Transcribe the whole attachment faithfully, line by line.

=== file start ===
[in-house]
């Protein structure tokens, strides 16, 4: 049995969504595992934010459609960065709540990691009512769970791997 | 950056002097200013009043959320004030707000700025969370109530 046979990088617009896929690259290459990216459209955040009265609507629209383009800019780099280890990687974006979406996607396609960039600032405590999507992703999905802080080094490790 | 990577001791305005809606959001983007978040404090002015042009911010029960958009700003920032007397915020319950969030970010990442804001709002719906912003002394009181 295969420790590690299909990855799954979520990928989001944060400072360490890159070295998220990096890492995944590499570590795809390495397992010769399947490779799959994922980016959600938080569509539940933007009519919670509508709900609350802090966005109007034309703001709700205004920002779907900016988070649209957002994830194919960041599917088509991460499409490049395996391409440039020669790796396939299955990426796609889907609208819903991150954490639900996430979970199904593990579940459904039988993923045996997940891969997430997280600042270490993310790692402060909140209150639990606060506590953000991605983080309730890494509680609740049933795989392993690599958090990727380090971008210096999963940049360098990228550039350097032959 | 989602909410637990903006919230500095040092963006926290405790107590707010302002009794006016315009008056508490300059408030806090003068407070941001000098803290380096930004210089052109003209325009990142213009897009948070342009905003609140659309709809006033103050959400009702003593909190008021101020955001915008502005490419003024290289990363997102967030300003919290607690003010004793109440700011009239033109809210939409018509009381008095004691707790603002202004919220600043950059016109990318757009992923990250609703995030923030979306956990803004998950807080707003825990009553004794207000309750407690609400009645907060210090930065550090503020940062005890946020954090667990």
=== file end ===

[in-house]
């Protein structure tokens, strides 16, 4: 049995969504595992934010459609960065709540990691009512769970791997 | 950056002097200013009043959320004030707000700025969370109530 046979990088617009896929690259290459990216459209955040009265609507629209383009800019780099280890990687974006979406996607396609960039600032405590999507992703999905802080080094490790 | 990577001791305005809606959001983007978040404090002015042009911010029960958009700003920032007397915020319950969030970010990442804001709002719906912003002394009181 295969420790590690299909990855799954979520990928989001944060400072360490890159070295998220990096890492995944590499570590795809390495397992010769399947490779799959994922980016959600938080569509539940933007009519919670509508709900609350802090966005109007034309703001709700205004920002779907900016988070649209957002994830194919960041599917088509991460499409490049395996391409440039020669790796396939299955990426796609889907609208819903991150954490639900996430979970199904593990579940459904039988993923045996997940891969997430997280600042270490993310790692402060909140209150639990606060506590953000991605983080309730890494509680609740049933795989392993690599958090990727380090971008210096999963940049360098990228550039350097032959 | 989602909410637990903006919230500095040092963006926290405790107590707010302002009794006016315009008056508490300059408030806090003068407070941001000098803290380096930004210089052109003209325009990142213009897009948070342009905003609140659309709809006033103050959400009702003593909190008021101020955001915008502005490419003024290289990363997102967030300003919290607690003010004793109440700011009239033109809210939409018509009381008095004691707790603002202004919220600043950059016109990318757009992923990250609703995030923030979306956990803004998950807080707003825990009553004794207000309750407690609400009645907060210090930065550090503020940062005890946020954090667990």